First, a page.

Narcissists aside, we can all agree that we aren't that important to the rest of the world. However, what Voss fails to account for is the small cadre of people to whom we are that important. This set includes friends, relatives, employers, potential mates, and even stalkers who already look at the wealth of information available online.
One instance where this data could be misused would be by adopted children, or even the children of sperm donors, to find parents who might not want to be found.
Similarly, certain professions could be affected from the outset. Genomics has the potential to touch all aspects of sport, from using genetic information for draft picks, to mandatory genetic testing to screen out players at all levels of the game at risk of serious and unanticipated ailments.
With the growth in understanding the links between athleticism and genetics, public disclosure of personal genomic information of athletes may be just a logical extension of what is already in place. Analysing how athletes deal with this new form of personal information will be of particular interest to the rest of society as it learns how to manage the eventual disclosure of personal physical and genetic information.Dov Greenbaum & Mark Gerstein, New Haven, CT
Above text is a published letter . The Citation is:
"Can't run from DNA," Dov Greenbaum & Mark Gerstein
New Scientist Magazine, issue 2727 (23 September 2009), pp28-29
It is in response to:
Your genome isn't that precious – give it away
New Scientist, 24 August 2009 by Katrina Voss
GENETIC tests are becoming increasingly fashionable, and it's easy to see why: they allow people to find out all kinds of things about themselves....
Also, see commentary on magazine site:
[(Return) to Other Publications Page]
Original Submitted Text (before editing!):
We read with great interest the recent article entitled "Your genome isn't that precious - give it away" (Issue 2722, August 22, 2009).
Ms. Voss suggests that unrestricted and open access to genomic information will greatly benefit society with little lost to those who provide access. Summing up her argument she quotes her father: "I'm not worried, I'm just not that important."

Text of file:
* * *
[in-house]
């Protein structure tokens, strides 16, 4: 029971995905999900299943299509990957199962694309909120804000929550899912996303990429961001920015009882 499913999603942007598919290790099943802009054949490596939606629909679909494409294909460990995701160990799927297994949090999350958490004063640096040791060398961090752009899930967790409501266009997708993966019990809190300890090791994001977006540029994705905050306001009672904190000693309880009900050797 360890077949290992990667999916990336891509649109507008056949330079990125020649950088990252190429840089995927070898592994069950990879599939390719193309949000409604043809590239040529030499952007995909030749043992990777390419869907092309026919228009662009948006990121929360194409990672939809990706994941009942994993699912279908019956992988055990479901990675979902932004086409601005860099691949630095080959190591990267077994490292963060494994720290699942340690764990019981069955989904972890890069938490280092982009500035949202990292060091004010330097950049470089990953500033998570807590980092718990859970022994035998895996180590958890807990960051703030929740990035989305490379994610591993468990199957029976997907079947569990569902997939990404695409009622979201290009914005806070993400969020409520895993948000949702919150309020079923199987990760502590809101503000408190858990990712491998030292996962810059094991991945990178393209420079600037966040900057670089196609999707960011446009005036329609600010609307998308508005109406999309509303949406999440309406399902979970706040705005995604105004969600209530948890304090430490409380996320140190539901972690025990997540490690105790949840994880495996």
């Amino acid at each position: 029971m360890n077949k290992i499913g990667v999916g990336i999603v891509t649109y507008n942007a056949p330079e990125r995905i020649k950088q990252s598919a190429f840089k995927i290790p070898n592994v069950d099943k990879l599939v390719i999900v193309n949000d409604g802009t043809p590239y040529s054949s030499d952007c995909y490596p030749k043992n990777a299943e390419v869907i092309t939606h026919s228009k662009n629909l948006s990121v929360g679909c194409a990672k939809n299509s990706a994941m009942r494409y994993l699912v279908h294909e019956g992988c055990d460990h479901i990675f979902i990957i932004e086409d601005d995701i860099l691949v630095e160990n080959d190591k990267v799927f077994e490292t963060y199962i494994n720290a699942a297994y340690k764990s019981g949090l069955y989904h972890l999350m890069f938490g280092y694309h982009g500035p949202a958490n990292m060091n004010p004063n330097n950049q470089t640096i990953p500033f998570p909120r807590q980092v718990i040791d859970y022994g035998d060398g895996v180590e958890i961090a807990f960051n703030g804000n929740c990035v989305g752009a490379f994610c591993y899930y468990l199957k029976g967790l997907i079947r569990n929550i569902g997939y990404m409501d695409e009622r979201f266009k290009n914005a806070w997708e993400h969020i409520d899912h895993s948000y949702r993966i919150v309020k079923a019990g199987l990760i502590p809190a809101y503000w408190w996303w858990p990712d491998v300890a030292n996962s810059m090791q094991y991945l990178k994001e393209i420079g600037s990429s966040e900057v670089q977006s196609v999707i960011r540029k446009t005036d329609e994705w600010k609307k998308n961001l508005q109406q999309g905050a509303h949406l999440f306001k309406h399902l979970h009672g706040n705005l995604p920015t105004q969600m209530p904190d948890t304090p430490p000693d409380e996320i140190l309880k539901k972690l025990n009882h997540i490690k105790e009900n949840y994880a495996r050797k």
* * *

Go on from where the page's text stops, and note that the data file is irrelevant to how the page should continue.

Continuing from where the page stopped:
Narcissists aside, we can all agree that we aren't that important to the rest of the world. However, what Ms. Voss fails to account for is the small cadre of people to whom we are that important. This set includes friends, relatives, employers, potential mates, and even stalkers who already look to Google, Facebook, Myspace, Twitter and other online sources for information about you or your close personal relatives. Further, data laid bare online could be used by adopted children (or even sperm donees) in an effort to find parents who might not want to be found. It is often these groups of people who we might especially want to limit access to our genomic information.
But sharing of genetic information raises concerns even beyond this group of close associates. In the past, people revealed private information about themselves only to close confidants – people they knew and saw regularly. Now, with the advent of social network websites (and new broader conceptions of personal boundaries and even ‘friends’), we nonchalantly reveal all forms of personal information to unfamiliar third parties.
This current laissez-faire attitude to privacy --likely to extend to personal genomic information, should be of special interest to athletes. Genomics has the potential to touch all aspects of sports, from using genetic information for real and fantasy draft picks, to mandatory genetic testing to screen out players at all levels of the game at risk for serious and unanticipated injuries, to valuation of a player worth; moreover, it is relatively easy for a scout, team manager, or an obsessed fan to surreptitiously obtain genomic information from a discarded bottle or a sweaty glove or racket, and submit it for analysis.
In fact, genetics has always played a major component in athleticism, whether its Lance Armstrong’s inhuman resting and maximum heart rates and substantially below average lactate levels, or Michael Phelps disproportionate arm span and hyperlaxic ankles. It is only a matter of time before genetics becomes an overt component in our thinking and analysis of The Game.
Professional and Olympic athletes are of course already familiar with managing their very public personal information, body measurements, performance statistics, and effectively real-time video surveillance for large fractions of their career, both on and off season. With the growth in understanding the linkages between athletic ability and genetics, public disclosure of personal genomic information of athletes may be just a logical extension of what is already in place. Analyzing how athletes deal with this new form of personal information will be of particular interest to the rest of society in learning how to manage and deal with the eventual disclosure of personal physical and genetic information.
Dov Greenbaum JD MPhil PhD
Mark Gerstein, PhD